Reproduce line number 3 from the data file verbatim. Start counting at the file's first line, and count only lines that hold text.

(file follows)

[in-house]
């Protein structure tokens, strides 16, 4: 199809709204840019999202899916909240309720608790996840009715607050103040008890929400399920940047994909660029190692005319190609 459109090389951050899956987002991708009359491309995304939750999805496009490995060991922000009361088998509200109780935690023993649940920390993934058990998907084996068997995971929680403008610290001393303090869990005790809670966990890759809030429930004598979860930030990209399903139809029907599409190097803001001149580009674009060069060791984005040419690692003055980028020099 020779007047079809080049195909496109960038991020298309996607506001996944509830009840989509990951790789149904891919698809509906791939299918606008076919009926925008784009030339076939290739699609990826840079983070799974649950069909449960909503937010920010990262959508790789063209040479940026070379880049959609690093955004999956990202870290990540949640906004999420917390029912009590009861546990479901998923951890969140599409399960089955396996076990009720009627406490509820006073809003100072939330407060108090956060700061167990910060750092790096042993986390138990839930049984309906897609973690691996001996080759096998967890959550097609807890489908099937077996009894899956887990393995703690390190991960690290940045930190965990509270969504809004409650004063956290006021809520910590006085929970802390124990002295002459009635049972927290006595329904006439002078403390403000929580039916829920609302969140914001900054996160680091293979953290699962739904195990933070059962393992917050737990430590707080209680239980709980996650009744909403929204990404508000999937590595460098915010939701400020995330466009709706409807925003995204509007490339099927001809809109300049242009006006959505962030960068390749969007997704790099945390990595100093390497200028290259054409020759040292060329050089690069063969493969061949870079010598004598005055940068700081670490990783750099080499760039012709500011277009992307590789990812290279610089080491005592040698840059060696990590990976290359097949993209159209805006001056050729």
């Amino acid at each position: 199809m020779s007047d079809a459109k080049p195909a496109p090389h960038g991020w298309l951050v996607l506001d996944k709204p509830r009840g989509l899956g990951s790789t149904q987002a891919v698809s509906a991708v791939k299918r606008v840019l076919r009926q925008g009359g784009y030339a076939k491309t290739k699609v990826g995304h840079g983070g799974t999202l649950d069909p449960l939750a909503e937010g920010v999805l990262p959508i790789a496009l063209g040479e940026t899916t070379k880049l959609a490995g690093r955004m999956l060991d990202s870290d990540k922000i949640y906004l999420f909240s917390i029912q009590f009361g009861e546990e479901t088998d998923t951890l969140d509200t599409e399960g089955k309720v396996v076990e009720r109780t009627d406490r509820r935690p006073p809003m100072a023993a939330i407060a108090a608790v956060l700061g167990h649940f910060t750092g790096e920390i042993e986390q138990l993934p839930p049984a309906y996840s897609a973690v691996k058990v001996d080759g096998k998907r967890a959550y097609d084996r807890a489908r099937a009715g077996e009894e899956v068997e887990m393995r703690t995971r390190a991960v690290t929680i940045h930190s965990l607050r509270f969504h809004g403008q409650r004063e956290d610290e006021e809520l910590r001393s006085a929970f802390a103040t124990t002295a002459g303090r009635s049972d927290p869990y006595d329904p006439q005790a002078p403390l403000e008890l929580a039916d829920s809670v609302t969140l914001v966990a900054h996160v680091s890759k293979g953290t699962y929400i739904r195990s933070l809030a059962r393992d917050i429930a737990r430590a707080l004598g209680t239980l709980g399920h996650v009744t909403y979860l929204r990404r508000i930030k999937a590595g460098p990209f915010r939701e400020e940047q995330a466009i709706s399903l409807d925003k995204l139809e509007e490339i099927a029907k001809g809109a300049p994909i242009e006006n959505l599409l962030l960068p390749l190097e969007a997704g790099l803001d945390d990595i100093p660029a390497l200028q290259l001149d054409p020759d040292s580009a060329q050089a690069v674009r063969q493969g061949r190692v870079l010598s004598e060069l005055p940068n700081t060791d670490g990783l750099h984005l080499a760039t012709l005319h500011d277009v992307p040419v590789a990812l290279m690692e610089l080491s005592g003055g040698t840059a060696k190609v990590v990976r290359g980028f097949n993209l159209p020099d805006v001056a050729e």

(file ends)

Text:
């Amino acid at each position: 199809m020779s007047d079809a459109k080049p195909a496109p090389h960038g991020w298309l951050v996607l506001d996944k709204p509830r009840g989509l899956g990951s790789t149904q987002a891919v698809s509906a991708v791939k299918r606008v840019l076919r009926q925008g009359g784009y030339a076939k491309t290739k699609v990826g995304h840079g983070g799974t999202l649950d069909p449960l939750a909503e937010g920010v999805l990262p959508i790789a496009l063209g040479e940026t899916t070379k880049l959609a490995g690093r955004m999956l060991d990202s870290d990540k922000i949640y906004l999420f909240s917390i029912q009590f009361g009861e546990e479901t088998d998923t951890l969140d509200t599409e399960g089955k309720v396996v076990e009720r109780t009627d406490r509820r935690p006073p809003m100072a023993a939330i407060a108090a608790v956060l700061g167990h649940f910060t750092g790096e920390i042993e986390q138990l993934p839930p049984a309906y996840s897609a973690v691996k058990v001996d080759g096998k998907r967890a959550y097609d084996r807890a489908r099937a009715g077996e009894e899956v068997e887990m393995r703690t995971r390190a991960v690290t929680i940045h930190s965990l607050r509270f969504h809004g403008q409650r004063e956290d610290e006021e809520l910590r001393s006085a929970f802390a103040t124990t002295a002459g303090r009635s049972d927290p869990y006595d329904p006439q005790a002078p403390l403000e008890l929580a039916d829920s809670v609302t969140l914001v966990a900054h996160v680091s890759k293979g953290t699962y929400i739904r195990s933070l809030a059962r393992d917050i429930a737990r430590a707080l004598g209680t239980l709980g399920h996650v009744t909403y979860l929204r990404r508000i930030k999937a590595g460098p990209f915010r939701e400020e940047q995330a466009i709706s399903l409807d925003k995204l139809e509007e490339i099927a029907k001809g809109a300049p994909i242009e006006n959505l599409l962030l960068p390749l190097e969007a997704g790099l803001d945390d990595i100093p660029a390497l200028q290259l001149d054409p020759d040292s580009a060329q050089a690069v674009r063969q493969g061949r190692v870079l010598s004598e060069l005055p940068n700081t060791d670490g990783l750099h984005l080499a760039t012709l005319h500011d277009v992307p040419v590789a990812l290279m690692e610089l080491s005592g003055g040698t840059a060696k190609v990590v990976r290359g980028f097949n993209l159209p020099d805006v001056a050729e």